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Periodontal Therapy

Periodontal disease causes destruction of bone and gum tissue around teeth which results in the formation of pockets. Periodontal therapy typically involves several phases of treatment. Initial therapy is directed at patient education and disease elimination. Phase two therapy involves surgical intervention to further correct and improve the long term prognosis of the diseased area. Two distinctly different forms of surgical therapy include osseous surgical therapy or regenerative surgical therapy. Osseous surgery involves folding back of the gum tissue so that the periodontist may modify and reshape deformities in the bone, surrounding teeth, and remove disease-causing bacteria that live beneath the gums. Once the flap of gum tissue is placed back over the bone, sutures are placed to facilitate the adherence of the gums to the healthy bone. Regenerative surgical therapy is utilized to regenerate lost bone and periodontal ligament to improve long term prognosis.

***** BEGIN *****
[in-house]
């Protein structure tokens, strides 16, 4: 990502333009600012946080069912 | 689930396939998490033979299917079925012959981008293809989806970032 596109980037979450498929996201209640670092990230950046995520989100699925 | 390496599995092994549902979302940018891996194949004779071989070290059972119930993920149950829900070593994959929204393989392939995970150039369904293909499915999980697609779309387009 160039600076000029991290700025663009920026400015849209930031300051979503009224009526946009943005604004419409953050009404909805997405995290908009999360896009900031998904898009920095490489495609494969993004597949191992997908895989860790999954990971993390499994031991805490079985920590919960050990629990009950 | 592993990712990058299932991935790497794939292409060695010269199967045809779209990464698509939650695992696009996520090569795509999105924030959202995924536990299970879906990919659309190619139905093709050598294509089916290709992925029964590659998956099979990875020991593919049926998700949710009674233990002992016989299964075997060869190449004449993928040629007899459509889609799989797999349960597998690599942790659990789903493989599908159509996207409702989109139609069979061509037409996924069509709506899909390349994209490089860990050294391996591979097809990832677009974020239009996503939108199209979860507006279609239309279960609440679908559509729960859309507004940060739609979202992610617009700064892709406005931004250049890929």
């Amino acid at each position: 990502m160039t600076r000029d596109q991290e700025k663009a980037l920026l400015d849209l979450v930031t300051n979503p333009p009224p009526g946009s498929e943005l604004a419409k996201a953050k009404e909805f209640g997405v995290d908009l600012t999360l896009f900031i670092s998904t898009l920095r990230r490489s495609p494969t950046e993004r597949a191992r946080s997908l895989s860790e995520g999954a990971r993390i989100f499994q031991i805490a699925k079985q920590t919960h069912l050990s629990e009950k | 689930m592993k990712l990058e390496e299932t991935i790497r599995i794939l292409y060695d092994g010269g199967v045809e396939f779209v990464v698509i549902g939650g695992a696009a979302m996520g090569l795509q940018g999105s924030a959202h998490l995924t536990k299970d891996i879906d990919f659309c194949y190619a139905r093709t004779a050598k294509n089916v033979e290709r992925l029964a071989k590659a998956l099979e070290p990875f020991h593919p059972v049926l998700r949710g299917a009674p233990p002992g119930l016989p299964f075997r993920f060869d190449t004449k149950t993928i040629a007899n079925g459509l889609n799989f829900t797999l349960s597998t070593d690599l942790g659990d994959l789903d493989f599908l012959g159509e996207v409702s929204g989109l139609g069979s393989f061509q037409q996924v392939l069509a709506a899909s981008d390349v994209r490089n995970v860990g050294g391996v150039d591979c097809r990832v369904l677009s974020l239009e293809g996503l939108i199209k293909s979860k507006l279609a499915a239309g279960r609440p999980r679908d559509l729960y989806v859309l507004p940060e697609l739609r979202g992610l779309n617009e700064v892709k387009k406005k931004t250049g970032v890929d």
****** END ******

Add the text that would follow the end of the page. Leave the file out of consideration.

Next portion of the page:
Once periodontal treatment is completed, maintenance visits, along with good home care, will allow a patient to keep his or her teeth and gums healthy and prevent further periodontal problems. Periodontal maintenance visits include thorough cleaning to remove any accumulated bacteria, encouragement in home care, and yearly measuring of pocket depths. This type of procedure takes very little time to complete, and discomfort following the procedure is rare.

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